Wednesday, May 19, 2010

Science = War !!!!!

Data Collection Day 1 (Monday)

Enemy in Chief - Scyphozoa
In our first day of data collection for our group projects, the Old Man of the Sea let us know who was boss. Just as our group was heading out to start chasing some schools, we received dire warnings from a group which had hit the water before us. In fact, they were retreating, regrouping out of the water, donning armor against the perennial enemy of researchers - JELLYFISH! Quickly, the word spread to minimize exposed skin, layer up, and prepare for inevitable burning stings from the elegant creatures. Of course, we simply donned long pants, rash gaurds, etc., in an effort to ward off the stings and harvest some data.......a strategy of mixed success, as many jelly fish can send their stingers right through light material, and it is rather difficult to remain objective when your skin is stinging. Fortunately, the stings from the species which were washed in by the tide caused only a burning sensation which fades after a few minutes (just long enough for you to feel the next sting at full force)....but no lasting damage.
One of the frustrating things with jellyfish is the uncertainty of pain-although all species are undoubtably beautiful, only some species have nematocysts with painful stings.(Wiki commons pic)
One classic dilemma- seeing a large pack of jellyfish of various (unknown species for us newbies to applied marine bio), and wondering whether to stop and view the light show as the sun filters through their transparent bodies and they pulse with the elegance of highly evolved extraterrestrial spacecraft....or to flee from the pack, hoping to avoid stings (and if you flee, what possible direction is safe when the whole reef is full of them?).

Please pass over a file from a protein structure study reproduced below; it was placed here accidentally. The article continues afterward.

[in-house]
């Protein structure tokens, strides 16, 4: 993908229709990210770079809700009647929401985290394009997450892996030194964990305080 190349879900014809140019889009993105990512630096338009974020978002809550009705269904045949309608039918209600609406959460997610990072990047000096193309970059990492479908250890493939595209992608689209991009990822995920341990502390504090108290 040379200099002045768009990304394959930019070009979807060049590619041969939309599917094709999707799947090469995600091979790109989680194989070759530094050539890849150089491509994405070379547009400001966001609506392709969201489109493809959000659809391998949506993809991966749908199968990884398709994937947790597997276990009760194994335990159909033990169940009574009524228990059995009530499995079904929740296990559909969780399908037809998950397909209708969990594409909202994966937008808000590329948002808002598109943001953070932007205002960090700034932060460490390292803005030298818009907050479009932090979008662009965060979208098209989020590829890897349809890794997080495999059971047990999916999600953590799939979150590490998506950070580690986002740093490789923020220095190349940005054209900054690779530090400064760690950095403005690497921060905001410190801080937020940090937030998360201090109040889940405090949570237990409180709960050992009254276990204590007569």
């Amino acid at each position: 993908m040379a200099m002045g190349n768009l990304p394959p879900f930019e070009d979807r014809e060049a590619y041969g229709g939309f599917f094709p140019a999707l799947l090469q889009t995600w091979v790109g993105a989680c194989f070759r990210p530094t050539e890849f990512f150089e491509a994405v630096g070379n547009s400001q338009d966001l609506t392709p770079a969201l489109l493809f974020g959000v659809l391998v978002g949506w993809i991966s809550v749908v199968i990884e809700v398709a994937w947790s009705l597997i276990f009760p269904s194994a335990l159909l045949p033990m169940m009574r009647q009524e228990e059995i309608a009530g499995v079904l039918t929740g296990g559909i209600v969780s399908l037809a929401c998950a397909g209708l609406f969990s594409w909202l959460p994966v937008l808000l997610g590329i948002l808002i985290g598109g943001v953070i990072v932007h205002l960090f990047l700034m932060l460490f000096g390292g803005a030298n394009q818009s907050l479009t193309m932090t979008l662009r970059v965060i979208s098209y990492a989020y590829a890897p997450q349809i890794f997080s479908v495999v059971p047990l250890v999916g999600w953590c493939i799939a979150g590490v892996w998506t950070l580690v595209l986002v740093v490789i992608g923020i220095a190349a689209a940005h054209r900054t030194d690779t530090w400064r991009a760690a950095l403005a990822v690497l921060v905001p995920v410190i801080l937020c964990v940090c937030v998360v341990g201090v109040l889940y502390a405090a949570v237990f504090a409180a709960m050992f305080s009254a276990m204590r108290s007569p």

Nevertheless, our intrepid bands of researchers plugged on through the pain, plying our various tools of the trade, the most important of which is of course universal tool of scientists since time immemorial - 'the notebook.' Unlike the easy lives of terrestrial scientists, who simply grab any paper and a pen, preparing to take observation notes requires a ritual which will be familiar to snorkel/scuba researchers:

1. Find a slate which is gauranteed to be covered in someone's illegible notes from a previous project
2. Don gloves
3. Sprinkle Slate with Ajax
4. Clean slate (coffee filters work surprisingly well, and are always available)
5. Very carefully lay-out spots for observations in the water - making sure that you include every observation category needed.
6. Realize that you don't have enough space for all the observations - repeat steps 1-5.
7. Realize that you've forgotten one category (like what percentage of time the fish spends in the middle of the school).....repeat steps 1-6 with choice expletives.
8. Tie pencil onto slate
9. Realize pencil is rather dull and you don't have any pockets to carry extras- sharpen with pocket knife.